“My constituents make less than 5% of [a CPS Energy executive],” he said Thursday. “There is a shortage of people on this dais listening to constituents and saying, ‘I’m going to vote on behalf of people making $18,000 a year.'”

Activists against a CPS Energy rate increase protest outsider the San Antonio Municipal Plaza ahead of the vote by city council confirming the increase.
Activists against a CPS Energy rate increase protest outside the San Antonio Municipal Plaza Building ahead of the vote by city council confirming the increase. Credit: Scott Ball / San Antonio Report

Perry said he feels now is the worst time for a rate increase.

“There are better times than right now,” Perry said. “We have COVID, we have rising inflation, we have rising property taxes, a loss of jobs and wages — all of this is really impacting a major sector of SA. We are one of the poorest large cities in the U.S. and yet we keep piling on these increases on people that can’t afford it.”

A motion made by Castillo to delay the rate increase by one year failed in a 3-8 vote. Rodriguez, Castillo and Perry voted in favor of the delay.

Before the vote, a dozen protesters gathered outside council chambers Thursday morning with posters and a bullhorn to express their opposition to the rate increase, arguing the utility did not give the public sufficient time to voice opposition. Several of these protesters also spoke directly to the council during the meeting’s public comment period.

“Right now, this increase is being presented as a solution to things like infrastructure resiliency and growth,” said Aaron Arguello, MOVE Texas Bexar advocacy organizer. “But we should be clear that the current rate structure is the problem, not the solution. To put it plainly, they should not be raising rates right now. Rather they should be reforming the deeply inequitable rate structure that currently exists.”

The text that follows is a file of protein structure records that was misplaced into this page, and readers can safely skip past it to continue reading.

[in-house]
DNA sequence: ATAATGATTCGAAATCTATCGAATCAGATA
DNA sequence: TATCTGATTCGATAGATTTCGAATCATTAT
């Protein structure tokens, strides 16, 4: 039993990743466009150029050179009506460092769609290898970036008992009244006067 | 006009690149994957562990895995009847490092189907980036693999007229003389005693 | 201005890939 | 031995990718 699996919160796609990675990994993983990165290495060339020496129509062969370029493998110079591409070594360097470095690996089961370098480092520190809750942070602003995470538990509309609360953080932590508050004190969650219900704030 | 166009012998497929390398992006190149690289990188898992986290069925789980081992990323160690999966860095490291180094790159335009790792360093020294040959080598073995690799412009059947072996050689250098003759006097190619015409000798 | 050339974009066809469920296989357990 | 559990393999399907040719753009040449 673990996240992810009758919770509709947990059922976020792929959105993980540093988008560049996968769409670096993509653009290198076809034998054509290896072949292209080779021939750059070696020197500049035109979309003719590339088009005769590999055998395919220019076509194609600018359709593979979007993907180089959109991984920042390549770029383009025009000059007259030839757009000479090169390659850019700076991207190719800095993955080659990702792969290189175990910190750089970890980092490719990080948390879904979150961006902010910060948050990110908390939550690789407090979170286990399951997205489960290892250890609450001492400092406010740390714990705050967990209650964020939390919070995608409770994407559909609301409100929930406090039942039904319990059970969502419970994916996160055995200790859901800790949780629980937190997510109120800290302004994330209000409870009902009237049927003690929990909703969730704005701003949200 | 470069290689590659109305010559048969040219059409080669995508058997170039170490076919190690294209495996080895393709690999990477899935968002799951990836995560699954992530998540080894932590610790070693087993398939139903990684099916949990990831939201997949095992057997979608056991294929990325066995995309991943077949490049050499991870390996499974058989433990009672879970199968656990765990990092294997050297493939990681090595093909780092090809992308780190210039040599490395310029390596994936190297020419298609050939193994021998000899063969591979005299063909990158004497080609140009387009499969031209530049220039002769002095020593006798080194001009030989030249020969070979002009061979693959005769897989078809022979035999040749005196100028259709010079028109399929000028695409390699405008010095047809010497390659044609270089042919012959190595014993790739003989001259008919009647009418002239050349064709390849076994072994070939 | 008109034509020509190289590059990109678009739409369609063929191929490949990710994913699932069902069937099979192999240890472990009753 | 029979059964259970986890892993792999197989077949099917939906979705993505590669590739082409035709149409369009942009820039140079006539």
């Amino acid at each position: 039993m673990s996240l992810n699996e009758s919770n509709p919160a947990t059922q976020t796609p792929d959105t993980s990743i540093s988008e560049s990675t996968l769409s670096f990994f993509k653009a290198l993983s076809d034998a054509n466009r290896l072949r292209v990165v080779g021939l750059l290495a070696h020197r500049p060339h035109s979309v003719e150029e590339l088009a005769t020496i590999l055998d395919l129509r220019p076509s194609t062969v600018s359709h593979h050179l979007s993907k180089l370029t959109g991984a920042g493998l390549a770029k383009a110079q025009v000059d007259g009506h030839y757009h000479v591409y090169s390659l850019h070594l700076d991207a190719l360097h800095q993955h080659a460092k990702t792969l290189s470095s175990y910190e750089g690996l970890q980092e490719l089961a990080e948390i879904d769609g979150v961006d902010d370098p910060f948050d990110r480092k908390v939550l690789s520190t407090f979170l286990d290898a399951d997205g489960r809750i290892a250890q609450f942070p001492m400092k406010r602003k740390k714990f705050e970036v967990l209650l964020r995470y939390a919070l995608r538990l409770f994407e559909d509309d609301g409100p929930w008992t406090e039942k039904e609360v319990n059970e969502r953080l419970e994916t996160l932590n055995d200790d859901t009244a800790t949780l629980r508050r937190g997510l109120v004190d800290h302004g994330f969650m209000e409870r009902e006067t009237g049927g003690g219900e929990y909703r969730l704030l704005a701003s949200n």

Bravo and Cabello-Havrda voted for the rate increase but had said their support was conditional. Bravo said he’s spoken with CPS Energy’s Garza and has been reaching out to the utility’s trustees about launching an independent study by a third party into CPS Energy’s affairs. Last week, Havrda formally requested the utility conduct a third-party audit examining the organization’s finances and management practices. Members of the local chambers of commerce also said during the public comment period they supported the rate increase, hinging on a third-party investigation.

Garza assured council members that he and CPS Energy would welcome a third-party investigation and more oversight and accountability from the city.

CPS Energy officials have said approval of the rate increase will allow it to stabilize its staffing needs and give it enough security to start having more discussions about its power generation portfolio, something members of the community have been demanding. They have signaled the utility plans to have more frequent rate increases from now on, to address more long-term issues.

Now that the rate increase has passed, community advocates will demand with more fervor that the utility takes a look at its rate structure before any future increases, said Dee Dee Belmares, a San Antonio-based climate organizer with Public Citizen, and a member of the utility’s Rate Advisory Committee, which was formed last spring and voted in favor of supporting the rate increase last month.

“As a [Rate Advisory Committee] member, I take my role seriously and to heart, and with a 12-for, six-against, and two-abstaining vote, that’s hardly a mandate for the creation of this increase,” Belmares said of the committee vote. “However, I’m hopeful as the [Rate Advisory Committee] moves forward that we will look at the rate design and find a way to shut down the Spruce coal plant.”

CPS Energy is a financial supporter of the San Antonio Report. For a full list of business members, click here.

Avatar photo

Lindsey Carnett

Lindsey Carnett covers the environment, science and utilities for the San Antonio Report.